Lovely Molly (Movie Review)
“Lovely Molly” is the latest movie from director Eduardo Sanchez of “The Blair Witch Project” and, like that film, relies heavily on found footage. With the fact that Sanchez co-directed "The Blair Witch Project" in mind, I felt another found-footage film was something of an odd choice. I would think having one’s name so closely associated with the movie that sparked an avalanche of found-footage horror movies, one might want to step away from that style. I can respect the fact that this may be Sanchez’s best option for getting to make more movies, however at this point, over a decade after “The Blair Witch Project,” it seems a little trite to ride the trend that you helped to start.
When I first saw “The Blair Witch Project” it was probably the scariest movie I’d ever seen, but at this point I’m so sick of found-footage that I really don’t care if I ever see another movie like it. I would love to write found-footage off as just another gimmick, but regardless of how burned out on it I am, found-footage will probably always be effective in horror movies because it removes one more layer between the audience and the movie. However, the fact that film-makers don't need to put near as much care into how the movie looks, and that it can be done on a tiny budget is probably the reason that there are a mountain of movies like these.
All that being said, “Lovely Molly” is a movie that starts out strong, and has some genuine potential, but unfortunately fizzles in the second half. The story follows a newly married couple, Molly and Tim, who move into the house of Molly’s deceased parents, despite the fact that there has been some type of negative history in the house.
They soon start to hear things going bump in the night and Molly becomes increasingly stressed because she is forced to stay in the house while her husband Tim is away most of the time working as a truck-driver. Molly is determined to prove there is someone in the house with her, by video recording every time she thinks she hears something, which is where the found footage aspect comes in. Thankfully “Lovely Molly” isn’t entirely found-footage, which is one of the strengths of the movie. Sanchez basically only uses it to build up tension and to set up scares, which is the only time the found footage is actually effective anyway. However, when a movie like this is only partially found footage it does make it seem more ridiculous that the events in question are even being filmed at all. At one point Molly’s husband finds her terrified and hidden in the closet, clutching her camcorder and filming away the whole while, which is a moment that is more than ridiculous enough to ruin the tension of the scene.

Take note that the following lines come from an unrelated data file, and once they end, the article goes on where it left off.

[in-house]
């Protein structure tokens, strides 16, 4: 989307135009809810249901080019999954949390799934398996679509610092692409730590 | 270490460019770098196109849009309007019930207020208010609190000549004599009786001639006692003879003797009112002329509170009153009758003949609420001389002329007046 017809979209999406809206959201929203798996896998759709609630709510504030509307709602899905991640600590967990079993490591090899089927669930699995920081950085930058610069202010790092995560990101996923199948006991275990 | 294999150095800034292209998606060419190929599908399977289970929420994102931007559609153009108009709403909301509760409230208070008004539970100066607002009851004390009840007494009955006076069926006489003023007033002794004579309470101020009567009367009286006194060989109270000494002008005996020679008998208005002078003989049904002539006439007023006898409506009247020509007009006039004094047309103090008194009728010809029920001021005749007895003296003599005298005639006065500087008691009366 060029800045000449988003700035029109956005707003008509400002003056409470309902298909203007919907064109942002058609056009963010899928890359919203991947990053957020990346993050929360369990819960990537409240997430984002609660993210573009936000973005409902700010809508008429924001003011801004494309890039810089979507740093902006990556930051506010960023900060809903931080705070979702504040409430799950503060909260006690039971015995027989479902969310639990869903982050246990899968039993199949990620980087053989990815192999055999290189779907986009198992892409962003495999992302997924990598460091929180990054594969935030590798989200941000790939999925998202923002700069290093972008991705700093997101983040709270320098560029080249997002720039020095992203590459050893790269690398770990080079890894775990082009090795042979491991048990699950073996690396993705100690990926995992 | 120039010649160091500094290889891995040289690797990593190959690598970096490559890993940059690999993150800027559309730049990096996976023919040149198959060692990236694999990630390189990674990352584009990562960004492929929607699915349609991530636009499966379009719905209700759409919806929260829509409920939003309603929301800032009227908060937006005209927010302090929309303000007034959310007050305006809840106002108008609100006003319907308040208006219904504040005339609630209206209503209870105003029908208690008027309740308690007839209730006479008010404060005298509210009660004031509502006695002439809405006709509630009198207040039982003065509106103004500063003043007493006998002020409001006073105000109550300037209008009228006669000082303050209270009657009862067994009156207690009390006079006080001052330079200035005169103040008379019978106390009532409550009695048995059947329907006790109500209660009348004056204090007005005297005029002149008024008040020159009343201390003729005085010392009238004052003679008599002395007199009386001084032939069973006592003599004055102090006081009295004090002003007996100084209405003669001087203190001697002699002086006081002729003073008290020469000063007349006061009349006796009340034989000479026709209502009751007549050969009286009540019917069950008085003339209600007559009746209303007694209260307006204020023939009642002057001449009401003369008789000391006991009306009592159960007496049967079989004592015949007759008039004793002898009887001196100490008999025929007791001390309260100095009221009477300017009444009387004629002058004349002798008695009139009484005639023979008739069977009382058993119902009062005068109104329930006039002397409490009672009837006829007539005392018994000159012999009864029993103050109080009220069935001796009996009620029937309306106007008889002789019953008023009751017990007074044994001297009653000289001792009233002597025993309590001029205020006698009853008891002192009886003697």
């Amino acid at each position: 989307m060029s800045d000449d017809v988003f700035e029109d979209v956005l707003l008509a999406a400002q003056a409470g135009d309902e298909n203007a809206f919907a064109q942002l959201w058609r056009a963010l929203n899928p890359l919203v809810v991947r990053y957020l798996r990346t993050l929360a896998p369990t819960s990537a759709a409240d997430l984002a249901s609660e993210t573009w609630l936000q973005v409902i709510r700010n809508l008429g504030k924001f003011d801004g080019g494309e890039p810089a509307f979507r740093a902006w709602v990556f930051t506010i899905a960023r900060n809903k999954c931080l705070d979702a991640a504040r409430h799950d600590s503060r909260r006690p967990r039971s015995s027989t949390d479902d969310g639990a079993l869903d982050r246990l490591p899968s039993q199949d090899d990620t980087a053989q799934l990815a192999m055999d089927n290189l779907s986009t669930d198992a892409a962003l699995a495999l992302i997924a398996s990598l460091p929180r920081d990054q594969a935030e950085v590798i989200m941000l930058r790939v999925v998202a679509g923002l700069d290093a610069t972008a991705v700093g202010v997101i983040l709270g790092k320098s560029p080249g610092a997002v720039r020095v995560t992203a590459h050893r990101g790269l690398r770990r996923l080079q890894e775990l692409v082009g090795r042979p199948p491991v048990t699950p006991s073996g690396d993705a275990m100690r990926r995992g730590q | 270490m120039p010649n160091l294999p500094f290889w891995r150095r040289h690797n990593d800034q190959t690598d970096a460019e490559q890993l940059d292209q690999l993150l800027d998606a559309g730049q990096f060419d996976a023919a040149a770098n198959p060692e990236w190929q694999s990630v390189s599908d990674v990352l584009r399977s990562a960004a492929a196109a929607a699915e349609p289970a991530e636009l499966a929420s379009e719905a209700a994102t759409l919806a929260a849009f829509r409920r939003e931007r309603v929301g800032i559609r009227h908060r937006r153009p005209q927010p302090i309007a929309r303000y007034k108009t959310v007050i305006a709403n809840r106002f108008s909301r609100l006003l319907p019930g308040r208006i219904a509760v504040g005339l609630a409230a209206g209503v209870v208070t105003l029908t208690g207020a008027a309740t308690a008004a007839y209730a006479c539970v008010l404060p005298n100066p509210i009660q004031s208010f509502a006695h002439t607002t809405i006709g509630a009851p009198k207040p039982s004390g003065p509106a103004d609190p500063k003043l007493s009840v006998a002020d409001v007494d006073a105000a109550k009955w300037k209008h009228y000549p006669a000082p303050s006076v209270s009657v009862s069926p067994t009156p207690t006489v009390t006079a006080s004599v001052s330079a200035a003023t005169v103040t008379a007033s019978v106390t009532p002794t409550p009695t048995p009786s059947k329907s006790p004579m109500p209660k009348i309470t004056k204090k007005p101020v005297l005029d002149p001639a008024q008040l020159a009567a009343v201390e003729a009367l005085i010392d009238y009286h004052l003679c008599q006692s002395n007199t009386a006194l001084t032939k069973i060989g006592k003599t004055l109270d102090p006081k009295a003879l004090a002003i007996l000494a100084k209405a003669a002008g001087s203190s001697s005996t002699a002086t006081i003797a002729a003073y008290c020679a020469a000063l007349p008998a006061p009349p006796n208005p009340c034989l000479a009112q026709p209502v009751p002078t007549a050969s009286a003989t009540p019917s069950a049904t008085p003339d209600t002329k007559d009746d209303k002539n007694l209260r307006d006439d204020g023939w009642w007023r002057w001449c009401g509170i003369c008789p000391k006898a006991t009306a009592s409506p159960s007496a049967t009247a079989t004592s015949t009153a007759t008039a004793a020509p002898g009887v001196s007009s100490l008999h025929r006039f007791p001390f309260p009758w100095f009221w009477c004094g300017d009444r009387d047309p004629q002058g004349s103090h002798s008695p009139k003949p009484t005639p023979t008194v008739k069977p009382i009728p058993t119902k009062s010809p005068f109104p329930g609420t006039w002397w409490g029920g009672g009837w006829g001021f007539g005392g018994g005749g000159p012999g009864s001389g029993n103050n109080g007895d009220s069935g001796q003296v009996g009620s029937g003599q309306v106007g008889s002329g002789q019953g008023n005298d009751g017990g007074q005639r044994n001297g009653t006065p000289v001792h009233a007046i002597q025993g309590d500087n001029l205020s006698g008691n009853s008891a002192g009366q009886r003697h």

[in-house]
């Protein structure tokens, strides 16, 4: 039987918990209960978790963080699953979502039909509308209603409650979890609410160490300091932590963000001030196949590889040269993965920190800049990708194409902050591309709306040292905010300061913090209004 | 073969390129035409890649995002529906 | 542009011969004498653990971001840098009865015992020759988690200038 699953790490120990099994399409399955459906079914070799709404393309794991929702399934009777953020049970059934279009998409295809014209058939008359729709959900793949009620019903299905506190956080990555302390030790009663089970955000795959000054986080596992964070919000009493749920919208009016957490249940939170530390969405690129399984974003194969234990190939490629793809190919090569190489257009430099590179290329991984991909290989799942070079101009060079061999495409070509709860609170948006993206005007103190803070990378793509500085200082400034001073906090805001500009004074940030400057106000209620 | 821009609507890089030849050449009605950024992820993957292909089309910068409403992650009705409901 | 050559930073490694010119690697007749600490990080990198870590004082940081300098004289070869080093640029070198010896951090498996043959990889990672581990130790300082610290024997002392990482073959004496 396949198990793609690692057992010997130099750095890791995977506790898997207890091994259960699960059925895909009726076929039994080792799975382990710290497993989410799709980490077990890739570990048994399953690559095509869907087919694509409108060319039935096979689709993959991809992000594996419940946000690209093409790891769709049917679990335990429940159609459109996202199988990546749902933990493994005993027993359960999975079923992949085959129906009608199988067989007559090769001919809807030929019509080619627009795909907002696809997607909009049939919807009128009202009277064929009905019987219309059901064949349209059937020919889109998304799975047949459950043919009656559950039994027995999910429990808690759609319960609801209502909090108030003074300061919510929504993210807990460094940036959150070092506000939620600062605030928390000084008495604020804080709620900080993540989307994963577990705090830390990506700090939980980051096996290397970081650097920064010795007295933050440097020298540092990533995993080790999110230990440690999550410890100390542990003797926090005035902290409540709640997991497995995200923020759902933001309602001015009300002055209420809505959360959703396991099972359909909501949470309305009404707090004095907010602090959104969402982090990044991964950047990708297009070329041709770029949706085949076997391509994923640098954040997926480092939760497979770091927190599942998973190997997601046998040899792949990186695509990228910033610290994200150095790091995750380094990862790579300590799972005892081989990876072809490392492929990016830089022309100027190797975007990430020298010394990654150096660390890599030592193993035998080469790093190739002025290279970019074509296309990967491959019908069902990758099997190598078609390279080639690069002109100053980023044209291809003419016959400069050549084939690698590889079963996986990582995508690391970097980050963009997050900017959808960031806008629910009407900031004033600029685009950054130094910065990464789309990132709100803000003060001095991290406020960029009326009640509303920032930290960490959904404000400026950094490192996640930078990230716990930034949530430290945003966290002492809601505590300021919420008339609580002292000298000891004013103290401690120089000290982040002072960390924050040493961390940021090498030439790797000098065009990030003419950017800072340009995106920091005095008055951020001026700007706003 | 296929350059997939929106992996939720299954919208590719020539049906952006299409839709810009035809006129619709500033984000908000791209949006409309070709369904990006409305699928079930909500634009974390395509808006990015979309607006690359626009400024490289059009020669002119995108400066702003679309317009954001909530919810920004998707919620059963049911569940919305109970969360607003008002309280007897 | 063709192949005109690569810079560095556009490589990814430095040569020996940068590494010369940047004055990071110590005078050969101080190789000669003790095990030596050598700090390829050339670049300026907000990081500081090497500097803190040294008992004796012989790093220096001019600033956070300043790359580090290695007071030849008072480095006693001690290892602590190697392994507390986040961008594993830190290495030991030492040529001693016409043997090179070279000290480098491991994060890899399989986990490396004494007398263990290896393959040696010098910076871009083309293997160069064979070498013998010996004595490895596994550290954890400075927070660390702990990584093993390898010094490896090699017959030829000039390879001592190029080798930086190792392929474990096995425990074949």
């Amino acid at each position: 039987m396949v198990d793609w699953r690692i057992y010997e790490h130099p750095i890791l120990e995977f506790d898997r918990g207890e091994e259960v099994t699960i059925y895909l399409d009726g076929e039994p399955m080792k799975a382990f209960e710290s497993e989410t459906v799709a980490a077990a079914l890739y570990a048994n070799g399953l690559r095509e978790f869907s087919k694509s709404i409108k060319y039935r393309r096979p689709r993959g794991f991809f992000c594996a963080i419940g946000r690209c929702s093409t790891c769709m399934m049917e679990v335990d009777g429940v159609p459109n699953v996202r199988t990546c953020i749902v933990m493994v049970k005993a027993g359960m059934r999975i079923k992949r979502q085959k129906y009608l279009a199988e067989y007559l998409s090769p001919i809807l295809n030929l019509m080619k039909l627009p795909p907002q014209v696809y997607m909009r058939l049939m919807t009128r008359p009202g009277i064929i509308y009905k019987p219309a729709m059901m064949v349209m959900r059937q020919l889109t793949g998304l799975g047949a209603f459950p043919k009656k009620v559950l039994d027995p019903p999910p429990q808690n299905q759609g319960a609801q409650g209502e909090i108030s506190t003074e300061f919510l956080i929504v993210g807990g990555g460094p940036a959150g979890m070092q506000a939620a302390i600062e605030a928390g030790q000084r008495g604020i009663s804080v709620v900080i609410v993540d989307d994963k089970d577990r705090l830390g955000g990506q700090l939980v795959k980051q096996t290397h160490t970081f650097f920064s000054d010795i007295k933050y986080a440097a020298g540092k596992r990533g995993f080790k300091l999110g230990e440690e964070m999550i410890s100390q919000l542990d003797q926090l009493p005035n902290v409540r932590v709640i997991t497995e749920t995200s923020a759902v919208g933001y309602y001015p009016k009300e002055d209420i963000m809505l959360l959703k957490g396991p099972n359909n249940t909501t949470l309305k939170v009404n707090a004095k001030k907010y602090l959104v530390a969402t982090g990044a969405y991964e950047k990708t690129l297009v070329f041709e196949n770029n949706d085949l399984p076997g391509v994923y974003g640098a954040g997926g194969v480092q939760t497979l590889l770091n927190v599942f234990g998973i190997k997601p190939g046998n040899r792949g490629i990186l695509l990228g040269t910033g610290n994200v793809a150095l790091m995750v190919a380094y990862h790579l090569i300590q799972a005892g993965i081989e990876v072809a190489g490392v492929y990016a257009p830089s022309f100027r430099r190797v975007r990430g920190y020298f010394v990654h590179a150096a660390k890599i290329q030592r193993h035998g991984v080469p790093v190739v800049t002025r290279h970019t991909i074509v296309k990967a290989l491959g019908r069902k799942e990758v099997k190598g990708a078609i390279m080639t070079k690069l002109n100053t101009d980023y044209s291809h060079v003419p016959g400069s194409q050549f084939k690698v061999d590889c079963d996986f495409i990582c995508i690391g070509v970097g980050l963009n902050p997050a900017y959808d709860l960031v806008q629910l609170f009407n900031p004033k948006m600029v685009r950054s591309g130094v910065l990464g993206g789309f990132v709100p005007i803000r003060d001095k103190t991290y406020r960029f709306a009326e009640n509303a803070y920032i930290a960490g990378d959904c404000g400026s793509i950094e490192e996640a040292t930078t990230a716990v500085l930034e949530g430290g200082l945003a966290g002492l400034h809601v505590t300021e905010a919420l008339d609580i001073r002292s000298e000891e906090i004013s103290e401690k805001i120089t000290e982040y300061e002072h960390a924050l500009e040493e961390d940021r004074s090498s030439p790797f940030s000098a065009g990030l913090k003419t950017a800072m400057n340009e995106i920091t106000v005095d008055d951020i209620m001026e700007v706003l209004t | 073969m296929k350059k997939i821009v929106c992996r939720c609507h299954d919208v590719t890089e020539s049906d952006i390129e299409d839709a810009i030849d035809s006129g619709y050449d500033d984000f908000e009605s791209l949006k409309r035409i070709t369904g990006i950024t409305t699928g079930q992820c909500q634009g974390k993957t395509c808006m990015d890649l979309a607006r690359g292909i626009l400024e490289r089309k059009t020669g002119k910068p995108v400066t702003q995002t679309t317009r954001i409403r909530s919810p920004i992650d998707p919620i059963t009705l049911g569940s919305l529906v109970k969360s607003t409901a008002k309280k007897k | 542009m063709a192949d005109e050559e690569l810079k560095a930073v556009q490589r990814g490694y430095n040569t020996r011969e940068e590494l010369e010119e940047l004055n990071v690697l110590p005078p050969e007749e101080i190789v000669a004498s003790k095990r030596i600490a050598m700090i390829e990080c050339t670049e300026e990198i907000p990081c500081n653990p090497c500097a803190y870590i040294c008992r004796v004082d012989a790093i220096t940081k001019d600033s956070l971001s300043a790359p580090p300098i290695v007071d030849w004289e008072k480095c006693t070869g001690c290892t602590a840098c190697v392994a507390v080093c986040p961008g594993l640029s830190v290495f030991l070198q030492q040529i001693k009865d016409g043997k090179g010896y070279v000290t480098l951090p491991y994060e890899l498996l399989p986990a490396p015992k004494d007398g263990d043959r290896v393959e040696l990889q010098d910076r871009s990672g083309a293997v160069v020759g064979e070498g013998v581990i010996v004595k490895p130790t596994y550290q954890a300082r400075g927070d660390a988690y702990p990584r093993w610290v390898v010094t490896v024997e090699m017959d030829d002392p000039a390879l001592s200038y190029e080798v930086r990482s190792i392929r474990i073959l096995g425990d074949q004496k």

Molly’s mental state continues to degrade and her friends and co-workers start to take notice which where the movie really starts to get strange. Her boss pulls her aside to show video to Molly of her being raped on the stores video surveillance, but there is no one seen on camera doing the raping. This is a moment I thought was really creepy and genuinely inventive, but after this scene the movie takes a series of hard left turns that I felt ultimately soured the movie.
At one point Molly ties the carcass of a deer to the ceiling in her basement, and her sister finds her stabbing it repeatedly while she screams and blood pours all over her. Up to this point I felt the actress playing Molly, Gretchen Lodge, had been giving a really strong performance, but this moment is a little too ridiculous for even her to pull off. What follows the deer stabbing are a series of groan-worthy plot twists that I found completely unsatisfactory. Usually a movie like this has one twist, “Lovely Molly” has about three or four of them. However, this type of “the more the merrier” approach to twist endings doesn’t make up for the fact that there was never much of a story to build on to begin with.
The special features on the dvd include four or five documentary-style chapters about Molly’s relationship with her abusive father and the history of the house. I only watched for a few minutes but these just seemed all the plot behind the story that didn’t actually make the final cut of the movie. It appears when found footage movies are made there is a ton of filming, and the movie is edited way down, which may be effective when it comes to things like pacing and crafting scares, but seems like a really sloppy way to tell a story. Ultimately I understand you have to choose what is most important, and for most horror fans tension and scares are the main priorities, but I feel like for a really good movie you generally still need a good story.
The first half of this movie is actually pretty scary, and the second half seems like a total train-wreck, which makes it fairly obvious that from a director’s standpoint, it must be a lot easier to craft a scary scene where the danger isn’t on camera and something might happen to the protagonist at any moment, then it is to follow through with that tension when something actually is happening.